JE: That’s a really nice thought.
TN: And going back to the idea of displacement, I feel like that’s not isolated to racial or ethnic identities. I think most people these days sort of feel that on some level. I think the in-between spaces can begin to exist as spaces unto themselves. And maybe this work is trying to carve out that space. But in a way all work is like that. We have to carve out its existence in some way. [Nguyen’s daughter runs in to give him a hug and kiss goodnight.]
JE: What does your daughter think of your work?
TN: She likes it. You know, sometimes kids can be really harsh critics though. [laughs]
JE: They can be! What type of feedback does she give you?
TN: So far, so good! She likes the fruit and the abstract paintings. She’s been a surprisingly good supporter. Obviously, she’s really biased [laughs], but she spends a lot of time with it.
JE: I’ve seen her have space set up in your studio. Does she help with your work?
TN: She helped me with the brick when she saw me putting graphite on it. She did for a little bit and was like “Daddy, this is harder than it looks!” and left.
JE: So much for “My kid could do that.” It’s harder than it looks folks! [laughs]
TN: We sometimes do things together when she feels like it. But I’ve been working more at nighttime to get some uninterrupted time. We’ll work side by side, or I’ll take it to her desk to work with her. You and your son work together, too.
JE: Yeah, we’ve had some collaborative efforts stacking plastic lids recently. I’ve also been taking cues from things he’s been making. For some reason, creations he leaves behind I feel compelled to remake.
TN: I totally get that. Jessica [Baran] was telling me that your son was her first toddler to exhibit at beverly. He’s on the artist list!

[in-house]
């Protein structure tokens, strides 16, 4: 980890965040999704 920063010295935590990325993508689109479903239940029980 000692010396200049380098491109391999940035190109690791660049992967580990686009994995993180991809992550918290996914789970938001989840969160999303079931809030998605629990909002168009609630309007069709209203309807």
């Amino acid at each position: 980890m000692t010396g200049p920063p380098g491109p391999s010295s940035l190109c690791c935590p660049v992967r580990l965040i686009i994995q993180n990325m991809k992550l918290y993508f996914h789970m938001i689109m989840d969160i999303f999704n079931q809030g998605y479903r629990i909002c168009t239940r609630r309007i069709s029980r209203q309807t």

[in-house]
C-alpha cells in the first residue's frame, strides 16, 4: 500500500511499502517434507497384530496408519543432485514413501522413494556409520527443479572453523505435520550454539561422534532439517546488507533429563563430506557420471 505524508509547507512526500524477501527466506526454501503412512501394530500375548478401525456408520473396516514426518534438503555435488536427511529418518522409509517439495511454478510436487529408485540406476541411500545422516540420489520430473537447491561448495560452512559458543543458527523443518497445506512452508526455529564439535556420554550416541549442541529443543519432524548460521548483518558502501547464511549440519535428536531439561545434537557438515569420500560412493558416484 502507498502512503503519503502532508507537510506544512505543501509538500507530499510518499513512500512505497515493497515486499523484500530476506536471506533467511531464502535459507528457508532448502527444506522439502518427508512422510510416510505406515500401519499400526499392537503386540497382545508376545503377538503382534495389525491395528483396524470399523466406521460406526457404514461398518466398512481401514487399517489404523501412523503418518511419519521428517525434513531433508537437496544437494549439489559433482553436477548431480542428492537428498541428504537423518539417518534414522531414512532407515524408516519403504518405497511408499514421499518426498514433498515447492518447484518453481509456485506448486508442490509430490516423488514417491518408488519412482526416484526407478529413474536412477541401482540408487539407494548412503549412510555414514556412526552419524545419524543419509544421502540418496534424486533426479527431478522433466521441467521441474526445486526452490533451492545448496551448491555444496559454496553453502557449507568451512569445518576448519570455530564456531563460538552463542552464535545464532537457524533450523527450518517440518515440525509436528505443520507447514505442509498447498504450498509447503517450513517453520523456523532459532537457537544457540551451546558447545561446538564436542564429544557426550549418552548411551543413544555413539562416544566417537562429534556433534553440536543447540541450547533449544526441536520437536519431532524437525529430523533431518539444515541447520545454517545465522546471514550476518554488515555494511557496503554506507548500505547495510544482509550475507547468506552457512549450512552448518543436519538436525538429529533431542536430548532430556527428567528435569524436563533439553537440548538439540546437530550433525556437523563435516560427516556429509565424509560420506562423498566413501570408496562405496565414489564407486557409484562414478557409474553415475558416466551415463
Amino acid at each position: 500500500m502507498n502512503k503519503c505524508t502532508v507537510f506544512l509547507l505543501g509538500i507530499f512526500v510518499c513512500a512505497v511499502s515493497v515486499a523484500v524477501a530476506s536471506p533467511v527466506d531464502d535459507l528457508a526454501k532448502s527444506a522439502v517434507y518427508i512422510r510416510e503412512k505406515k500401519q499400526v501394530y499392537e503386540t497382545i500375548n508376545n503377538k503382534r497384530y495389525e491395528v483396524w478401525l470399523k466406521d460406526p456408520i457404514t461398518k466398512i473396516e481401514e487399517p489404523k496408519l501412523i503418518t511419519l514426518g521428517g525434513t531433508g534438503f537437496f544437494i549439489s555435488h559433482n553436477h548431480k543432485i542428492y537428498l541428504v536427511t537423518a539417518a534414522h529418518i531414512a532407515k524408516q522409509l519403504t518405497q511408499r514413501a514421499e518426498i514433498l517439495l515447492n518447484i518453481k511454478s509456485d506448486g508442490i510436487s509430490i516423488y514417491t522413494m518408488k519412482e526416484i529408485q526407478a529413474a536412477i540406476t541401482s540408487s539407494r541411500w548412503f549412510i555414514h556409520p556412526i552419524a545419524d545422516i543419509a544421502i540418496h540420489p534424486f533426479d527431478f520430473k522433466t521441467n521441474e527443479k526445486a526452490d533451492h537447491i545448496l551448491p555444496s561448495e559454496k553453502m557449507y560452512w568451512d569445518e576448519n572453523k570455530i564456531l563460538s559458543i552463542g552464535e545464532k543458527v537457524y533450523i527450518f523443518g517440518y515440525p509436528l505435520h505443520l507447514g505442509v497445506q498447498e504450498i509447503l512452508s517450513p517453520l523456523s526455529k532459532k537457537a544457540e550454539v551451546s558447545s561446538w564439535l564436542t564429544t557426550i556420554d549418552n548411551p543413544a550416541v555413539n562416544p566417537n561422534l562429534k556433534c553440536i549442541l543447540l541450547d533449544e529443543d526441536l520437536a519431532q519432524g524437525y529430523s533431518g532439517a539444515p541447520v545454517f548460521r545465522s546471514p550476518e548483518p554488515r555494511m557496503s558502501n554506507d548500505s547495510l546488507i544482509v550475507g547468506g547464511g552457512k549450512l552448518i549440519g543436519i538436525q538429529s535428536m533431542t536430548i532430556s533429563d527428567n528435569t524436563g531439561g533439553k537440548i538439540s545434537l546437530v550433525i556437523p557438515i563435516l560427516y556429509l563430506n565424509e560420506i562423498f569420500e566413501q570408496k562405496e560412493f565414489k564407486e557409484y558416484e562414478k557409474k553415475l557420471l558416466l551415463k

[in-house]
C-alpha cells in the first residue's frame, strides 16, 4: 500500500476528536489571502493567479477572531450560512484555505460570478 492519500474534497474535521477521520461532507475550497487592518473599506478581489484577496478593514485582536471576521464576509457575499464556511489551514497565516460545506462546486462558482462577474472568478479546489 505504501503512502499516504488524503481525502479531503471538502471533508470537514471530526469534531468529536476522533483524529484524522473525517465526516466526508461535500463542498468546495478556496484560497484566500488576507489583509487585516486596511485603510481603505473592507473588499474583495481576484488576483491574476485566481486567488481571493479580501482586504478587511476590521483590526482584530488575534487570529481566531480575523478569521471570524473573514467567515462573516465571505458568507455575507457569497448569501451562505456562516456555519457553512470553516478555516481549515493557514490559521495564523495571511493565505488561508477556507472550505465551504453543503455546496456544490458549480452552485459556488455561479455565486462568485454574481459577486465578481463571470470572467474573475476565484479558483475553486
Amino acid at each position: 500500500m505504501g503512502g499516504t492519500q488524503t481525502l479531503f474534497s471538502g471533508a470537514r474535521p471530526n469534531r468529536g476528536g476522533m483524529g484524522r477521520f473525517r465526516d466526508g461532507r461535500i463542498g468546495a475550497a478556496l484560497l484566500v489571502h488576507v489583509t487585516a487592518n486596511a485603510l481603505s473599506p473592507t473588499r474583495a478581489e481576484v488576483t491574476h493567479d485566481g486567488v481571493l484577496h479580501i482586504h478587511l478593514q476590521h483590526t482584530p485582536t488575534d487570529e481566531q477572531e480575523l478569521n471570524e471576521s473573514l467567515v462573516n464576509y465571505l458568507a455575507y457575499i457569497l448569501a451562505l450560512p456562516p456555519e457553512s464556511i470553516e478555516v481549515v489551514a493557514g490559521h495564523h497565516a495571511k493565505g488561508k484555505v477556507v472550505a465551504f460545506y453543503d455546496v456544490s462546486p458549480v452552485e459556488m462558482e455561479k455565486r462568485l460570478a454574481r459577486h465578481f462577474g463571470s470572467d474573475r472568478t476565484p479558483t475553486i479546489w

JE: Yeah. He’s on there before I am! Helping him create work for the “Learning from Judd” show was fun.
Thinking about your work with children and families in your role as Director of Education at the Contemporary Art Museum St. Louis (CAMSTL), I’m curious how that has crossed over into the studio and vice versa.
TN: It’s my belief that everything you do creeps back into your work and maybe in ways you don’t even recognize.
JE: Right, like in your work these little things like seashells—bloop—just pop up seemingly out of nowhere.
TN: I worked for three years in New York doing decorative painting and at the time I couldn’t imagine any of that influencing my artwork years later, which it has. So, I don’t know that my work at CAMSTL is coming out explicitly in my work right now, but I will say that when I teach, the students challenge me to see things I wouldn’t typically see. It’s similar to what we were talking about earlier with having children.
JE: Going back to your training as a painter, you have a love for the materials and a real respect for the history of painting.
TN: I feel like a lot of these works are coming out of the practice and traditions of painting and the idea of a picture. I’m using wood, panel, and paint but it’s just configured in a different way. What I’ve always enjoyed about painting is that the medium is so open. Sculptural, abstract, photorealistic—there’s amazing potentiality there. So, I’ve tried in a way to maybe honor that. I don’t know if that’s the right word, but I’m thinking about pictures taking on new forms. When I think about that brick, I see it more as a picture than a sculpture.